MATTERS OF CONGRESS


Congressman John Campbell...


You gave testimony this morning to the House Subcommittee on Commerce Manufacturing and Trade. What was the purpose of the hearing?
Congressman Joe Barton from Texas has introduced a bill to legalise Internet poker only, it doesn’t go to other things, and the regulator would be the Department of Commerce so that puts it in the jurisdiction of this Subcommittee. This hearing was on that bill and on this subject. If you introduce a bill and you don’t have a hearing it means that no-one is going to be interested in your bill because it’s not going anywhere.

Most bills that are introduced here in Congress don’t get a hearing... they just sit there. Thousands are introduced every year but only a few hundred will become law. The fact that the Chairwoman of the Committee, Mary Bono Mack (California), decided to hold a hearing means that she’s interested in perhaps moving the bill. It’s a very good sign as it means the Committee and the Committee Chairs are interested in the subject and are perhaps interested in moving the bill. It’s not a guarantee, but it certainly shows that they’re interested.

How was your personal testimony greeted by the Subcommittee?
I think it went well, based on their comments and body language. I felt good about the hearing. There were three members of Congress who testified: myself, Barney Frank from Massachusetts who is co-author of my bill, and then Frank Wolf, a Republican who opposes the bill. There were two for and one against, but I think that the arguments we made with regards to why we need the bill were pretty compelling. I think it went well and it continues to go well.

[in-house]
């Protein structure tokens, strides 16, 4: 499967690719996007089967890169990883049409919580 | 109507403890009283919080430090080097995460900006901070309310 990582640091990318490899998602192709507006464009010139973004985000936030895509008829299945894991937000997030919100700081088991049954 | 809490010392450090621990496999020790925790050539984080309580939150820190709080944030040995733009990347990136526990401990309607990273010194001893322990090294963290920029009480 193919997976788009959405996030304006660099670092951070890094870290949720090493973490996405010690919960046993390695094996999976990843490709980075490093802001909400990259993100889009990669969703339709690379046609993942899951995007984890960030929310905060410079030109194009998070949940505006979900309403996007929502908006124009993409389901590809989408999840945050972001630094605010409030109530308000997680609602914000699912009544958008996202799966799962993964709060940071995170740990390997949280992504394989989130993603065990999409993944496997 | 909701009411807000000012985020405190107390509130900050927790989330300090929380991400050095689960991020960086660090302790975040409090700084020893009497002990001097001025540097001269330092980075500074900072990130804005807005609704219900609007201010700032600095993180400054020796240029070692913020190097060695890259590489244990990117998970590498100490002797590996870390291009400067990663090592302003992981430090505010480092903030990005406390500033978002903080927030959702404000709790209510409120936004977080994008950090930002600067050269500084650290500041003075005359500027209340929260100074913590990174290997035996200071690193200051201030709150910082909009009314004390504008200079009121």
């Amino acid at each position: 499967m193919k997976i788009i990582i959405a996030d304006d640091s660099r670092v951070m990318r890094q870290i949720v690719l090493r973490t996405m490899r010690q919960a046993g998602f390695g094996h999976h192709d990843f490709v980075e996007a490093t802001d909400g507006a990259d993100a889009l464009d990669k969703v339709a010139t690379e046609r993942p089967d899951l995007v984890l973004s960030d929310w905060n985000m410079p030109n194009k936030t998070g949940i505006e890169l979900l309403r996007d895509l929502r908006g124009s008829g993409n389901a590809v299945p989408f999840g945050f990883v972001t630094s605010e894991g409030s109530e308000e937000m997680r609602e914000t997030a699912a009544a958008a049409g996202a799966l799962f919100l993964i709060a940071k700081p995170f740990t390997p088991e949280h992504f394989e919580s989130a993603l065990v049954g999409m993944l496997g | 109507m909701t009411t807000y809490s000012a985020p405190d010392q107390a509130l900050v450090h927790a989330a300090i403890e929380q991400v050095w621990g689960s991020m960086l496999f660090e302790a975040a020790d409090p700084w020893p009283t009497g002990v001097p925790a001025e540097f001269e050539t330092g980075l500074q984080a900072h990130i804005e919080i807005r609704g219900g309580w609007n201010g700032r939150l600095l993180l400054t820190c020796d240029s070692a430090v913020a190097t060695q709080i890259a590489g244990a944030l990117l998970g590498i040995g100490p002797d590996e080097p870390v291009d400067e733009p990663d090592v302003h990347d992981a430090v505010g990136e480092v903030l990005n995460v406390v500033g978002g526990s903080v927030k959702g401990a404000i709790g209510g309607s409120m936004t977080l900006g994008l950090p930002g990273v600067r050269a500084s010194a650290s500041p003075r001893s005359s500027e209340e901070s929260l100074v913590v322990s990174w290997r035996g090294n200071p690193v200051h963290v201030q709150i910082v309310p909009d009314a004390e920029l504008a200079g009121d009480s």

What about Mr Wolfs testimony? What points did he raise regarding his opposition to the regulation of Internet gambling?His main argument was based on problem gambling. He believes that Internet gambling makes it more accessible to people - basically, a casino in their house 24/7. There will be more people who gamble and more people who have problem gambling, more under-age people and college students and this will lead to a lot of gambling problems.

Our counter to that was that we understand that there is problem gambling just as there is problem drinking. In the 1920s in America, we banned alcohol and it didn’t work very well. There was actually more problem drinking and it turned a lot of law abiding Americans into law breakers when they brewed their own alcohol in their backyards. That’s what’s going on now. Americans are going to gamble, they like to gamble and they’re doing it online with overseas, offshore (and illegal) sites that don’t provide them with protections that a regulated legal site would provide.

Our argument was that there is going to be problem gambling whether you make it legal or not, but we can actually deal with it better if we regulate it. In the second panel there was someone who had been a problem gambler who was saying “I have a problem and if you make it legal but keep me from getting on it, if I’m on a list and can’t get on, it’s good, whereas if it’s not legal, there are plenty of places that I can get on where they don’t care whether I’m a problem gambler or not.” We can actually deal with problem gambling better. Mr Frank put it best, he said, “A prerequisite for consumer protection is (making) the activity legal. You have to make it legal in order to provide consumer protection.”
 
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